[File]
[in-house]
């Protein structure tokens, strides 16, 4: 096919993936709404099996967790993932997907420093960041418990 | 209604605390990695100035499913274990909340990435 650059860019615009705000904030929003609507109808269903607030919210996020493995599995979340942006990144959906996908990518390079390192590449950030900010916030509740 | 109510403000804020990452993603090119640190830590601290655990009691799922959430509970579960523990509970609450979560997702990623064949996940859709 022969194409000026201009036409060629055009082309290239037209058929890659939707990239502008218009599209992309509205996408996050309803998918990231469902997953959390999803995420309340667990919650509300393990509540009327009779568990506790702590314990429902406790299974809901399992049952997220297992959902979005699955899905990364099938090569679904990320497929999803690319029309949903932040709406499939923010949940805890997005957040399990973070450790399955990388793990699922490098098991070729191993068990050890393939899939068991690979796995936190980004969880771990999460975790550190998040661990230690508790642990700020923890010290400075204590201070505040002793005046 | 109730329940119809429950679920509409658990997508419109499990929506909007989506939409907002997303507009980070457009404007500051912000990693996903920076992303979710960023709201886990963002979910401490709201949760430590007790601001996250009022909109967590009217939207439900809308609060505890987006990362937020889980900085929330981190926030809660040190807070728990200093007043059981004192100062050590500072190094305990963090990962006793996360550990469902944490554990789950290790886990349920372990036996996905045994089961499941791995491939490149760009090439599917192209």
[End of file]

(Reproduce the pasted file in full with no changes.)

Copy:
[in-house]
């Protein structure tokens, strides 16, 4: 096919993936709404099996967790993932997907420093960041418990 | 209604605390990695100035499913274990909340990435 650059860019615009705000904030929003609507109808269903607030919210996020493995599995979340942006990144959906996908990518390079390192590449950030900010916030509740 | 109510403000804020990452993603090119640190830590601290655990009691799922959430509970579960523990509970609450979560997702990623064949996940859709 022969194409000026201009036409060629055009082309290239037209058929890659939707990239502008218009599209992309509205996408996050309803998918990231469902997953959390999803995420309340667990919650509300393990509540009327009779568990506790702590314990429902406790299974809901399992049952997220297992959902979005699955899905990364099938090569679904990320497929999803690319029309949903932040709406499939923010949940805890997005957040399990973070450790399955990388793990699922490098098991070729191993068990050890393939899939068991690979796995936190980004969880771990999460975790550190998040661990230690508790642990700020923890010290400075204590201070505040002793005046 | 109730329940119809429950679920509409658990997508419109499990929506909007989506939409907002997303507009980070457009404007500051912000990693996903920076992303979710960023709201886990963002979910401490709201949760430590007790601001996250009022909109967590009217939207439900809308609060505890987006990362937020889980900085929330981190926030809660040190807070728990200093007043059981004192100062050590500072190094305990963090990962006793996360550990469902944490554990789950290790886990349920372990036996996905045994089961499941791995491939490149760009090439599917192209």